Why I think the M6 is the best Leica rangefinder

Japan Camera Hunter (aka Bellamy Hunt) tells us why he think the M6 is the best Leica RF (digital shooters will disapprove).

I have been through a lot of cameras in my time, and I have owned a few different Leica bodies. I have also got the enviable position of being able to try out more cameras than you can shake a stick at, and I have come to a conclusion that may put a few noses out of joint.

I think that the Leica M6 is the best M-series analogue rangefinder camera that Leica ever made! Now that I have your attention let me explain myself.

Cultivating my Leica envy I have to agree with that specific point, now that we can get them for less than 1400$ on the used market (body only !), even though I am an aperture priority kind of guy. I wish I actually had one.

Leica M6, Summicron 50mm f2 Lens, Top view
Leica M6, Summicron 50mm f2 Lens, Top view by Shawn Hoke

Fujifilm X-E1 and al.

Fujifilm just announced the X-E1. Simply put, it is a cheaper version of the X-Pro1, without the optical-hybrid viewfinder, slightly shrunk down, albeit with a very similar design. In addition it has a popup flash next to the EVF. Engadget has a preview of the X-E1. The camera body only will be around $1000. Comes in silver or black.

As previously announced in the XF lens roadmap, the 18-55mm f/2.8-4 OIS zoom for the X- series will be available at the same time in November, standalone for $900 or as a kit with the X-E1 for $1400. The 14mm f/2.8 will also be available in November for $700.

The speed improvements in the X-E1 seems to have been rolled into the firmware 2.0 update that will be released September 18 for the X-Pro1 ; DPReview had the privilege to get their hands on the update.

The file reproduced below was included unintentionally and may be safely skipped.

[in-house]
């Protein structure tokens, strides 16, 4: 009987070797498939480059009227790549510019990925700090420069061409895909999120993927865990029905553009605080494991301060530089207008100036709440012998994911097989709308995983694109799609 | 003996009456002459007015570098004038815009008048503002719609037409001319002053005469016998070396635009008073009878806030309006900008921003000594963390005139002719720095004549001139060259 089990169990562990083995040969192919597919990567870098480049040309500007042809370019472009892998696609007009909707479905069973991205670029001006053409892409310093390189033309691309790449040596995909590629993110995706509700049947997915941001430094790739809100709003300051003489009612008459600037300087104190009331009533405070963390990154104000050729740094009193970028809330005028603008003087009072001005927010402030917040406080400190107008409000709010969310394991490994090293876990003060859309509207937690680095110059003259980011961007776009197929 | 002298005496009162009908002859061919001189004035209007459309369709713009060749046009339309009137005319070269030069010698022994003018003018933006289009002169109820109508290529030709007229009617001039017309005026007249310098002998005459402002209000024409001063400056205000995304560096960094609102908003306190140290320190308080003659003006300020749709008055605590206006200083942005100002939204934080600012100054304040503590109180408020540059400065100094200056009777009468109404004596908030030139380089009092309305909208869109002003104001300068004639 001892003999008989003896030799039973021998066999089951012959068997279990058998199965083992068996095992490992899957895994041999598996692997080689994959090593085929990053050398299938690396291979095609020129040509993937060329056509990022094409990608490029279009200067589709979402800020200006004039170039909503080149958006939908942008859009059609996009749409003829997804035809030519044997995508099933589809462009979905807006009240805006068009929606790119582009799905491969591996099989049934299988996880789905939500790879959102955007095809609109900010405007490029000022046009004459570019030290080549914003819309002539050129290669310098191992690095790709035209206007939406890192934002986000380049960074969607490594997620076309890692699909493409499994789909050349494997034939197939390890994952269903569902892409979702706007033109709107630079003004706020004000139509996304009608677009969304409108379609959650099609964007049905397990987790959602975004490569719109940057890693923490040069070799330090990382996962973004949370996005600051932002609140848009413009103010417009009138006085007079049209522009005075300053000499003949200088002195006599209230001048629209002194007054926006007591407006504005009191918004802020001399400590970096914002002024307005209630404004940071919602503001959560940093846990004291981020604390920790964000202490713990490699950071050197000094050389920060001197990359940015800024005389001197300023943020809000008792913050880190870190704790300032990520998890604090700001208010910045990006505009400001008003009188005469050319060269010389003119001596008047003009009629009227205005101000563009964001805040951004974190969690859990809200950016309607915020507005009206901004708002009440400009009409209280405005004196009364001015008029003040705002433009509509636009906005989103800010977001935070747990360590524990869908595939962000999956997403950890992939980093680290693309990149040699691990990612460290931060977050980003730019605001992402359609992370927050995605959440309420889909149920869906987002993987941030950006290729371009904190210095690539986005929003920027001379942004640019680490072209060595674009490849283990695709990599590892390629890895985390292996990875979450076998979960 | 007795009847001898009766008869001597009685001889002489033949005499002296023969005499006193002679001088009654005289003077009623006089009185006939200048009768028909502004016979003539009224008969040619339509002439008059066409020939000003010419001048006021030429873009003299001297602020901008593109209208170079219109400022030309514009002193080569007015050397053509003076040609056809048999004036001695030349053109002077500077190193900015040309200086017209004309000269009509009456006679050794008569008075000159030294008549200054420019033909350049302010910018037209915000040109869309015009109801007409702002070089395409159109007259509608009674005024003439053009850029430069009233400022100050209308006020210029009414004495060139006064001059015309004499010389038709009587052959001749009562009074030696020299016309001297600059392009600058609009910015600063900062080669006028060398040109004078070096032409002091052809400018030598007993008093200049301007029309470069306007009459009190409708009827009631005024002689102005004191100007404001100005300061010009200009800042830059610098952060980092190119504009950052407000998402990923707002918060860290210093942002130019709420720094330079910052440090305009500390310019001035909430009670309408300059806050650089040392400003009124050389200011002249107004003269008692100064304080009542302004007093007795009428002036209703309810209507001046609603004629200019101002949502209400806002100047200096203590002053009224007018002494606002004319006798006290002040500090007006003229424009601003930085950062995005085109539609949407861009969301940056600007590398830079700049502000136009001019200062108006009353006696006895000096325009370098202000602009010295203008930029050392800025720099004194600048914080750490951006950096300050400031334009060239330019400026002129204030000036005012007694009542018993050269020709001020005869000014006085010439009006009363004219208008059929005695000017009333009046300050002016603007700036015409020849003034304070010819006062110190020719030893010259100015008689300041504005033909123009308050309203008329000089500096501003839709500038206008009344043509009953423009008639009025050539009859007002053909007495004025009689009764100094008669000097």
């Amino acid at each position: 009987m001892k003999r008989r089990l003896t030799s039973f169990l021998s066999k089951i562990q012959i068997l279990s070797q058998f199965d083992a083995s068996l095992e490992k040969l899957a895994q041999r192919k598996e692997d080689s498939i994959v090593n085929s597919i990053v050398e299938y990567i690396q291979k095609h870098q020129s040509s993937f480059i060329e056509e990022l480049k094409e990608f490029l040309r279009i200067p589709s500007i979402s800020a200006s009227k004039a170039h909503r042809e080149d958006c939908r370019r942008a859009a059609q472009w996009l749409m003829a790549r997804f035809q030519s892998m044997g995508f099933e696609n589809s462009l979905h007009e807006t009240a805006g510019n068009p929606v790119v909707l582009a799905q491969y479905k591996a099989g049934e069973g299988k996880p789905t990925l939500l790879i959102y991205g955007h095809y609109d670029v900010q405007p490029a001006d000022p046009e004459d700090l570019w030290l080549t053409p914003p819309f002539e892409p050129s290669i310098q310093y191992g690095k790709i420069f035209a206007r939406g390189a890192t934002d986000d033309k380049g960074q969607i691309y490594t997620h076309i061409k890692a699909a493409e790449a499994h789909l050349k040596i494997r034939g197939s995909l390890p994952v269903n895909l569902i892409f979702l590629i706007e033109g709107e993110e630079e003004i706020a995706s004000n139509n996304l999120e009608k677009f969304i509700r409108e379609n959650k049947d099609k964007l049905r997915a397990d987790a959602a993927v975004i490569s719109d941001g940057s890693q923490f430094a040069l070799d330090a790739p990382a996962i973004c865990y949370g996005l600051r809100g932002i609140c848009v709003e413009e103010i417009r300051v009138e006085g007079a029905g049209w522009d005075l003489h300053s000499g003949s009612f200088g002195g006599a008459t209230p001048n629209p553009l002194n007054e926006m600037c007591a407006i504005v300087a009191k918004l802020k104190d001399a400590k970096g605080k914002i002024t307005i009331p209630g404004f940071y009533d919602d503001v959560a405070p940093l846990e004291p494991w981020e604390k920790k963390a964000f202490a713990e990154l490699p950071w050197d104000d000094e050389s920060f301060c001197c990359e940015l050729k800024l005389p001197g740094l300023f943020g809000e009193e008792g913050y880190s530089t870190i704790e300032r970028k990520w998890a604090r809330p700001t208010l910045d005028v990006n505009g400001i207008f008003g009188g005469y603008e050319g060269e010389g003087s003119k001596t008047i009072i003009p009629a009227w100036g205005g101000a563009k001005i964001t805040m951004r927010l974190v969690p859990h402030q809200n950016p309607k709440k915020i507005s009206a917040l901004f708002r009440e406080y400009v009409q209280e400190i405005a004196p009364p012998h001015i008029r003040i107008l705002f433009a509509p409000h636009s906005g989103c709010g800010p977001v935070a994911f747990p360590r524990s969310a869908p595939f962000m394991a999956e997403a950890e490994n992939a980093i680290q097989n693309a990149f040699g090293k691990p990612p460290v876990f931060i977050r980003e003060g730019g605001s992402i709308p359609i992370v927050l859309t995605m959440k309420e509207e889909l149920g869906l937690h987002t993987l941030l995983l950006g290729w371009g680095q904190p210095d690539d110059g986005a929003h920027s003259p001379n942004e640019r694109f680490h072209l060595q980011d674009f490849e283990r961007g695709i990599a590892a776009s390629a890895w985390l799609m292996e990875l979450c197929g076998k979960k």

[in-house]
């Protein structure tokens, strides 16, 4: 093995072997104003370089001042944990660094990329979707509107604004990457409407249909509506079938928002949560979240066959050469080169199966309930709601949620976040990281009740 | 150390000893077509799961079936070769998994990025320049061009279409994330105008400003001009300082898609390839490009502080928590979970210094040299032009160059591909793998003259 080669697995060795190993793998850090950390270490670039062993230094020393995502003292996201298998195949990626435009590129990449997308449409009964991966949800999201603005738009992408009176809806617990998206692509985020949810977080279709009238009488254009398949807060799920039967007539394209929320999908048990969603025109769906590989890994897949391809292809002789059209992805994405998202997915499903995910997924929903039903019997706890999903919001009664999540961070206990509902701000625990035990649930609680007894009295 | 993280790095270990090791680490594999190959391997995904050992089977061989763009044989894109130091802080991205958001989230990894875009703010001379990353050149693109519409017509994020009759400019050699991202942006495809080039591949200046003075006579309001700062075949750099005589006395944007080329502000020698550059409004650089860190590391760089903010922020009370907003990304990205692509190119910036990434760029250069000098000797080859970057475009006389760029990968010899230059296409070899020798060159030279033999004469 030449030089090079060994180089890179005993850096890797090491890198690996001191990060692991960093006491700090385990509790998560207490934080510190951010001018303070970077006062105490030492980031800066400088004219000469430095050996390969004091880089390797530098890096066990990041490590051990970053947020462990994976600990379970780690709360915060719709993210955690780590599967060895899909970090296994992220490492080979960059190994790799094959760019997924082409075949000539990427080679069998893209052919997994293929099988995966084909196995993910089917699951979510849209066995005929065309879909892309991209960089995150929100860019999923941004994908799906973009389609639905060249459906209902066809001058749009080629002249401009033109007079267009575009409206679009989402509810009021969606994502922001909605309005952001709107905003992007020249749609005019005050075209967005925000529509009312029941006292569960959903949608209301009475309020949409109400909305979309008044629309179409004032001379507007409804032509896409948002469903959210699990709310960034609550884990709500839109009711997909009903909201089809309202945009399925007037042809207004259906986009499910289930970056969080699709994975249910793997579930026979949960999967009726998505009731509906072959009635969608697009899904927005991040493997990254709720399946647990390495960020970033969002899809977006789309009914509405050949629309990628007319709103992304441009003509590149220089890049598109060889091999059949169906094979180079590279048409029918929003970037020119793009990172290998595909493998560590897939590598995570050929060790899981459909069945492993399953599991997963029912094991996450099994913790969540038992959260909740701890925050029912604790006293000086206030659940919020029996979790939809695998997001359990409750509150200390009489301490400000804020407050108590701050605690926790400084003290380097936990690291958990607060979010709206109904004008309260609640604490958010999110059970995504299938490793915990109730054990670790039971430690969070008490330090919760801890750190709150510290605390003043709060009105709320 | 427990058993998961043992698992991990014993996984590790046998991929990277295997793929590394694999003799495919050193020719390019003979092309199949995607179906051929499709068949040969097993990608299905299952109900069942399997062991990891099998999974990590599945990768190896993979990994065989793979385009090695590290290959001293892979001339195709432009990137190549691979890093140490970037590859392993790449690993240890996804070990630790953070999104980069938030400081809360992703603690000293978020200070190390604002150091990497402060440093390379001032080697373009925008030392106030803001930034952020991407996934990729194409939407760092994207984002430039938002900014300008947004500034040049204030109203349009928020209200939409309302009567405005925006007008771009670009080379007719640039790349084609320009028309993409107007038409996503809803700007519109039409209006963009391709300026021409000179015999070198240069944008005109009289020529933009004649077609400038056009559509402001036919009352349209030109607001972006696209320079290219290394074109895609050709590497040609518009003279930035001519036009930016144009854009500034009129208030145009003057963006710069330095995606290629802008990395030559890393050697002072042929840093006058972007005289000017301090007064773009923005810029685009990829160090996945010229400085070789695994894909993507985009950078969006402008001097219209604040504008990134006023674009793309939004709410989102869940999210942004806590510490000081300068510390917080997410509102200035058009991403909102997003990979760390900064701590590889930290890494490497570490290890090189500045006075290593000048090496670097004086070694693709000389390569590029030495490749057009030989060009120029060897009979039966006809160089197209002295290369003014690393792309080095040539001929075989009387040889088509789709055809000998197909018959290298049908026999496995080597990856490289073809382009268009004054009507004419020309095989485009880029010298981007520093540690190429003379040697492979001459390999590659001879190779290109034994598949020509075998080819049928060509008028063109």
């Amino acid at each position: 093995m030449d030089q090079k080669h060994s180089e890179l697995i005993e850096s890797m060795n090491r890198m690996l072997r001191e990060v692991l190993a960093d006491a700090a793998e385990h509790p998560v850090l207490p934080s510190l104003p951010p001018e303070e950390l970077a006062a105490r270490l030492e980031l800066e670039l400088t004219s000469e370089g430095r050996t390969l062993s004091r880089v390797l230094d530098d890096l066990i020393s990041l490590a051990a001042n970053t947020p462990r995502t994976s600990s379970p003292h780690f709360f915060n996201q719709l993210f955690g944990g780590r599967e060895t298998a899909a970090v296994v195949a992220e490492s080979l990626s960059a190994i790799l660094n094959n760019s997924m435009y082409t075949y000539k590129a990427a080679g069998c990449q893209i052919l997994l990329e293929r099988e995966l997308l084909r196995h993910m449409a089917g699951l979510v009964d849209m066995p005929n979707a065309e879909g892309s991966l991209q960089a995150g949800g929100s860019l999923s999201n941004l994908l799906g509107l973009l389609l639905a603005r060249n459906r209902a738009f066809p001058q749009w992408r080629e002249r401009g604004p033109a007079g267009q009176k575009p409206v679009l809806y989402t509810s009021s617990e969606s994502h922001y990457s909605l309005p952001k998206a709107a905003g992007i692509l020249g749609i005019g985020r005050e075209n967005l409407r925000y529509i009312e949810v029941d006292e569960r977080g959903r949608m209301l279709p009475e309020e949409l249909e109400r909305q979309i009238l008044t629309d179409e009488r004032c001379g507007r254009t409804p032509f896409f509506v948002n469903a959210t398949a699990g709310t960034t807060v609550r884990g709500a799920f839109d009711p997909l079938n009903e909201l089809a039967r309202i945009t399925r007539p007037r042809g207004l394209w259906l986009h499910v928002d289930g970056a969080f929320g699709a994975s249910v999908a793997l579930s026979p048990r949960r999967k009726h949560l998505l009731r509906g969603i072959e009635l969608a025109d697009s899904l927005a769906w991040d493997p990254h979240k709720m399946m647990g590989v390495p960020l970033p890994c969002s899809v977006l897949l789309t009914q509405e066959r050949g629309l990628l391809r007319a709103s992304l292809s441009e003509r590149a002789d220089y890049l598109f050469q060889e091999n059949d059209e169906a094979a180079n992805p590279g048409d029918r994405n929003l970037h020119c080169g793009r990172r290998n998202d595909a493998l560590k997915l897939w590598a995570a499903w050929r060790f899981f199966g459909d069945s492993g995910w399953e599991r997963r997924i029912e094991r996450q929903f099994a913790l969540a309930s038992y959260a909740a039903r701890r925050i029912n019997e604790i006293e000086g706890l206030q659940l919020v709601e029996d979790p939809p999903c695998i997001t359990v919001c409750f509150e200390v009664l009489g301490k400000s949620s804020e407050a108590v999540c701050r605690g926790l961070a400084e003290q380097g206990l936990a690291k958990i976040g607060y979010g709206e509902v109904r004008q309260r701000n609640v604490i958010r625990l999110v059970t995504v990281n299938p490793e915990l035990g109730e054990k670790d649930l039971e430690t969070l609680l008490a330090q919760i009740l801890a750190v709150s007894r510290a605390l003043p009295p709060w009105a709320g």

While the X-E1 isn’t really for me, as I own a X-Pro1, it is very nice to see that Fujifilm seems to be committed to the system and release more than just one camera. By lowering the price point of the body, and catering to zoom users, they really want to expand their market. And this is good news.

Buck the Nonexistent Photo Guild

James Duncan Davidson has a lengthy post Buck the Nonexistent Photo Guild about how photography for money has changed, mostly driven by technology.

One of the constant messages in photoblog circles is “Don’t work for free!” There are a bunch of arguments for this, from the formal to the informal, but they all pretty much boil down to the fear that if the market is served by others who undercut your prices, they’re reducing the amount of money you can make.

Photography for a living isn’t dead. It is just different, sometime harder because it is more accessible than ever, with cameras that makes things easier to learn and do, digital the make shot virtually costless, the Internet that allow spreading all of this knowledge even more widely.